MARYLAND: Lawmakers Reach Kiddiecare Compromise
Leaders in the Maryland General Assembly yesterday agreed "to create a $76 million program to provide" health insurance coverage to about "60,000 children and pregnant women from working poor families," the Baltimore Sun reports. A "compromise proposal" that was worked out by state Senate and House leaders is "is expected to win final General Assembly approval today or tomorrow." Gov. Parris Glendening's (D) spokesperson Ray Feldmann said the governor was pleased with the compromise legislation and would likely sign it into law. "It's a tremendous moment for the children of Maryland, because it means that children of working families will receive health care and pregnant women will receive prenatal care that is so essential," said Feldmann. "It's a great piece of legislation and I am confident it will pass overwhelmingly in both houses," added state Senate President Thomas Miller (D).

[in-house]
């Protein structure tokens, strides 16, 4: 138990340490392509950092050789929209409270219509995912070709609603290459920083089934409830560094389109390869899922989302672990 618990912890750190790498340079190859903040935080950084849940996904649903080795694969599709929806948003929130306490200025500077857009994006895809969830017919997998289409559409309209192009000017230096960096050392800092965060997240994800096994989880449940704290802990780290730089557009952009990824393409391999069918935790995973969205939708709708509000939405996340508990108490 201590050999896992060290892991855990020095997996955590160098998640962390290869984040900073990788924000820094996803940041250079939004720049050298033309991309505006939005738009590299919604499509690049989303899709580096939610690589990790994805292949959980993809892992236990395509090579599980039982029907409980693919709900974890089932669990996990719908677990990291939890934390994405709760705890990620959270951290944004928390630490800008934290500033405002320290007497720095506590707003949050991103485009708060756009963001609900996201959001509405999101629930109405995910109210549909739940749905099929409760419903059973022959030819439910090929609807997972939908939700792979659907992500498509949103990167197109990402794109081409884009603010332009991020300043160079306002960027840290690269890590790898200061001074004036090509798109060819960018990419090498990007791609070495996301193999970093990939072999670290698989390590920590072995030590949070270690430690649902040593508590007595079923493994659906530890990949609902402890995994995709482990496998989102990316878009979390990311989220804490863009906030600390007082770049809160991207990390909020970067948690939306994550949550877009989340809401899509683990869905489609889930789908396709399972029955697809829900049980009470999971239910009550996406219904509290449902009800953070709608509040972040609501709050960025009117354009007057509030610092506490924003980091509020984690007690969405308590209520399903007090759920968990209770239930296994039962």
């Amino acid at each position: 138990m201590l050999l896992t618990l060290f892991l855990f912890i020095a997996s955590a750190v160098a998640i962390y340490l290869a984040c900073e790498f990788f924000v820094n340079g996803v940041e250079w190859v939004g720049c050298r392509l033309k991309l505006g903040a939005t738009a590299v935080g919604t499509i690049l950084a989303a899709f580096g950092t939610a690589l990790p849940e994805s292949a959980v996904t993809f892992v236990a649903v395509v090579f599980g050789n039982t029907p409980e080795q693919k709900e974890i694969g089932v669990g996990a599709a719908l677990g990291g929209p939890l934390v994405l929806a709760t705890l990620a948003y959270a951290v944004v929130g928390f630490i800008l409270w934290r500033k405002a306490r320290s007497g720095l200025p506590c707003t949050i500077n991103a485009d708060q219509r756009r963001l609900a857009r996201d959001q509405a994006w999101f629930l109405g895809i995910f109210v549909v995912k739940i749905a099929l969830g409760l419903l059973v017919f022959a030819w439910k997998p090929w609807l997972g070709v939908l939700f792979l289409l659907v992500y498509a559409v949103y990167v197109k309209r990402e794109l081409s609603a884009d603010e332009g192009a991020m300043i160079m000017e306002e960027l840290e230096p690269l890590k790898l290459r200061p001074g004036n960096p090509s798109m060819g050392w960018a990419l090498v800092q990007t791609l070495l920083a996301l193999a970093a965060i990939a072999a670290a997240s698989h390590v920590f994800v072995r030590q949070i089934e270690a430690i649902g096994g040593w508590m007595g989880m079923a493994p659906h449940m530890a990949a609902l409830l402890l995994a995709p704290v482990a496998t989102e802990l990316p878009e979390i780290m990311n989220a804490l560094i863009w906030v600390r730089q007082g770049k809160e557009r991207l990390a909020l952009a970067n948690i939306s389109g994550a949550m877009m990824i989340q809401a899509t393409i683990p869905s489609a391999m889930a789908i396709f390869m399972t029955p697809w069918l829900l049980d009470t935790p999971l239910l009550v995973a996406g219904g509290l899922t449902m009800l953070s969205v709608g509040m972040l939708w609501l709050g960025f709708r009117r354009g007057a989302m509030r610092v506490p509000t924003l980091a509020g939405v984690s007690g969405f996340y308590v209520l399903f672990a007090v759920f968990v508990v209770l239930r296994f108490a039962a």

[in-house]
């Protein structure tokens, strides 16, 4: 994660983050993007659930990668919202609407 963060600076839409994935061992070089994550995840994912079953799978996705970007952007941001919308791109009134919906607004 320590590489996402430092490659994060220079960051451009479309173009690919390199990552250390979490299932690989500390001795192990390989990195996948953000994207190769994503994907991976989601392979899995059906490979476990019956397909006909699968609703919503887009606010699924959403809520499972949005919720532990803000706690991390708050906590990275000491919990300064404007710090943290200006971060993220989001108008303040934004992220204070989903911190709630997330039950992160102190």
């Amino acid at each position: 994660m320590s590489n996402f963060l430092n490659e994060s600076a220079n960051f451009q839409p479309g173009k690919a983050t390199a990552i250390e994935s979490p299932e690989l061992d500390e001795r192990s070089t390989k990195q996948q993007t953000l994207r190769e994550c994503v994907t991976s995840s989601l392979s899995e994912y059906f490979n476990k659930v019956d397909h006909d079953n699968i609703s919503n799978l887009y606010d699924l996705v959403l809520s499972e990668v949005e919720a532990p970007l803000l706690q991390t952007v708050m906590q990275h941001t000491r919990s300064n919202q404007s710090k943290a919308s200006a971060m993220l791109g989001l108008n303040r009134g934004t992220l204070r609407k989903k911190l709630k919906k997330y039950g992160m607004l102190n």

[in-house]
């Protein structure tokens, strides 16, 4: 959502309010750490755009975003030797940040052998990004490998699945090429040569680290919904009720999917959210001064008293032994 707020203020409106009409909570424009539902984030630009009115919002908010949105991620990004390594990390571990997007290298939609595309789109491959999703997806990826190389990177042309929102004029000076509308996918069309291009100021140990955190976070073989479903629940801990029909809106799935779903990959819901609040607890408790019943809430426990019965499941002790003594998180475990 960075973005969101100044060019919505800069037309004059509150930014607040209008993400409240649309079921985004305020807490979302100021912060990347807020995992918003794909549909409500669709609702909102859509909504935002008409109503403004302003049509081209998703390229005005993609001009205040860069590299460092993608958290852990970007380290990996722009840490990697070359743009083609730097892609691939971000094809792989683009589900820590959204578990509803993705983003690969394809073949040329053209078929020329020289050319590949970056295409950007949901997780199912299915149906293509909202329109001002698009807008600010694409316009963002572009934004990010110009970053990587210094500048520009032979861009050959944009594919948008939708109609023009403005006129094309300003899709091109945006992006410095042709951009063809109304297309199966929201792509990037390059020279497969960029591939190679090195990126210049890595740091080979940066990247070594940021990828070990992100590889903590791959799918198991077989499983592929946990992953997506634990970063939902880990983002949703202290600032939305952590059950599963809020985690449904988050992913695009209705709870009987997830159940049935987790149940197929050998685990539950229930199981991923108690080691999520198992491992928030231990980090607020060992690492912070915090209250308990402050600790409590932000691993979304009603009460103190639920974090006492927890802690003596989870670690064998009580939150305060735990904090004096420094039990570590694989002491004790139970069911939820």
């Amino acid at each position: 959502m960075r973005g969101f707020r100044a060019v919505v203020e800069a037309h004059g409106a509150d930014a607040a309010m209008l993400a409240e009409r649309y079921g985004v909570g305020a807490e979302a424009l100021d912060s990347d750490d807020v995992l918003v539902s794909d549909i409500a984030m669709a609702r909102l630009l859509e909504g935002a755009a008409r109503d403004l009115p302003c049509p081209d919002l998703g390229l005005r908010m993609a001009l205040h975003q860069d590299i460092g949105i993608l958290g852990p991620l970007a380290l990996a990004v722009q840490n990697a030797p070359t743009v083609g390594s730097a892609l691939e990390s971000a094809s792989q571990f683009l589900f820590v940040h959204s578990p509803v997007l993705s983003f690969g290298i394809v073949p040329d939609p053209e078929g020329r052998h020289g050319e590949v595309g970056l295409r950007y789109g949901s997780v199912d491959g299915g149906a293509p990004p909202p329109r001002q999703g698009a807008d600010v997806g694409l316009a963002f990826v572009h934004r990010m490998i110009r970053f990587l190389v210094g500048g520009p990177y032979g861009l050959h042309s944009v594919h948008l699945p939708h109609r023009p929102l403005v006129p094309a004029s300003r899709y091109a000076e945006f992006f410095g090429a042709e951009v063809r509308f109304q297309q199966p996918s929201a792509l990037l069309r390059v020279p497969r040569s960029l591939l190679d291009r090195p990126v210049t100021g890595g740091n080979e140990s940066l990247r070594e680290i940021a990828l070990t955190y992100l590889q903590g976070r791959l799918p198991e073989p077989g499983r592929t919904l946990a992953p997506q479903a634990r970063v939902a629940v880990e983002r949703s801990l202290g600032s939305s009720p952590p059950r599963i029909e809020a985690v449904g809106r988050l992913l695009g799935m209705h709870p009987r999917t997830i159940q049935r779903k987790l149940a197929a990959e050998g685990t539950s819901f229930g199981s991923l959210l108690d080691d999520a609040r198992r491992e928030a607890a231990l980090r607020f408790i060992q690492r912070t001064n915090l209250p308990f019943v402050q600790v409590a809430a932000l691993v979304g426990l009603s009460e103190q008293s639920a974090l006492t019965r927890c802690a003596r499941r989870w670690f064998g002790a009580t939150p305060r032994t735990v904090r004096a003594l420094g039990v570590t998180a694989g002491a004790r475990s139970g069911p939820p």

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Maryland will fund the program through $29.4 million of its own money, drawing down $46.8 million in matching funds from the federal Children's Health Insurance Program (Kiddiecare). The state Senate had wanted to use the money to expand the state's Medicaid program, while the "House wanted to provide coverage comparable to Medicaid, but through a new program separate in the law" that required some contribution from enrollees "to avoid the appearance that an entitlement was being created." The compromise includes this element of the House bill. However, enrollees in families under 185% of the federal poverty level would pay no premiums; those in families between 185% and 200% of the poverty level would pay premiums totaling between 1% and 2% of their income. According to the Sun, enrollees in the program, which is slated to begin July 1, would receive care through "the same private managed care providers who currently serve Medicaid recipients." State Del. Michael Busch (D), chair of the state House Economic Matters Committee, said the "compromise was 'a responsible way' to provide the coverage, 'where people feel vested in a program and the legislature has the opportunity to revisit the program to see if it's fiscally sound and accountable'" (Zorzi Jr., 4/9).